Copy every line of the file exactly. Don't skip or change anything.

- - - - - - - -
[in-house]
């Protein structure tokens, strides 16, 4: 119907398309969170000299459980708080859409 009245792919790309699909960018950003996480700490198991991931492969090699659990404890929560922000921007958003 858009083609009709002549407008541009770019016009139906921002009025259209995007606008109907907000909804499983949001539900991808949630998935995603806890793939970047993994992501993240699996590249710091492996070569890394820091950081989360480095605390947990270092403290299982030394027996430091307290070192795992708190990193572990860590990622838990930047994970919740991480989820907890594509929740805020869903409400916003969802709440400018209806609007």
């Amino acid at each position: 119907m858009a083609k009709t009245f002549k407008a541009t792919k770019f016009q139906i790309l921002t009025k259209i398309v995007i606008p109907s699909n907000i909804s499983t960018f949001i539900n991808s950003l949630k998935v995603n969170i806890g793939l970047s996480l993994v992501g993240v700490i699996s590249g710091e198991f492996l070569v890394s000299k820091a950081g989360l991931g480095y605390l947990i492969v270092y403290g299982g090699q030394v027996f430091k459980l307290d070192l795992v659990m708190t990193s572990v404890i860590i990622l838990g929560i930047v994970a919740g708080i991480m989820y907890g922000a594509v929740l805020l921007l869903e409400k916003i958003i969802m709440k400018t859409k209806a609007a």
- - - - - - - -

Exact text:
[in-house]
């Protein structure tokens, strides 16, 4: 119907398309969170000299459980708080859409 009245792919790309699909960018950003996480700490198991991931492969090699659990404890929560922000921007958003 858009083609009709002549407008541009770019016009139906921002009025259209995007606008109907907000909804499983949001539900991808949630998935995603806890793939970047993994992501993240699996590249710091492996070569890394820091950081989360480095605390947990270092403290299982030394027996430091307290070192795992708190990193572990860590990622838990930047994970919740991480989820907890594509929740805020869903409400916003969802709440400018209806609007």
């Amino acid at each position: 119907m858009a083609k009709t009245f002549k407008a541009t792919k770019f016009q139906i790309l921002t009025k259209i398309v995007i606008p109907s699909n907000i909804s499983t960018f949001i539900n991808s950003l949630k998935v995603n969170i806890g793939l970047s996480l993994v992501g993240v700490i699996s590249g710091e198991f492996l070569v890394s000299k820091a950081g989360l991931g480095y605390l947990i492969v270092y403290g299982g090699q030394v027996f430091k459980l307290d070192l795992v659990m708190t990193s572990v404890i860590i990622l838990g929560i930047v994970a919740g708080i991480m989820y907890g922000a594509v929740l805020l921007l869903e409400k916003i958003i969802m709440k400018t859409k209806a609007a």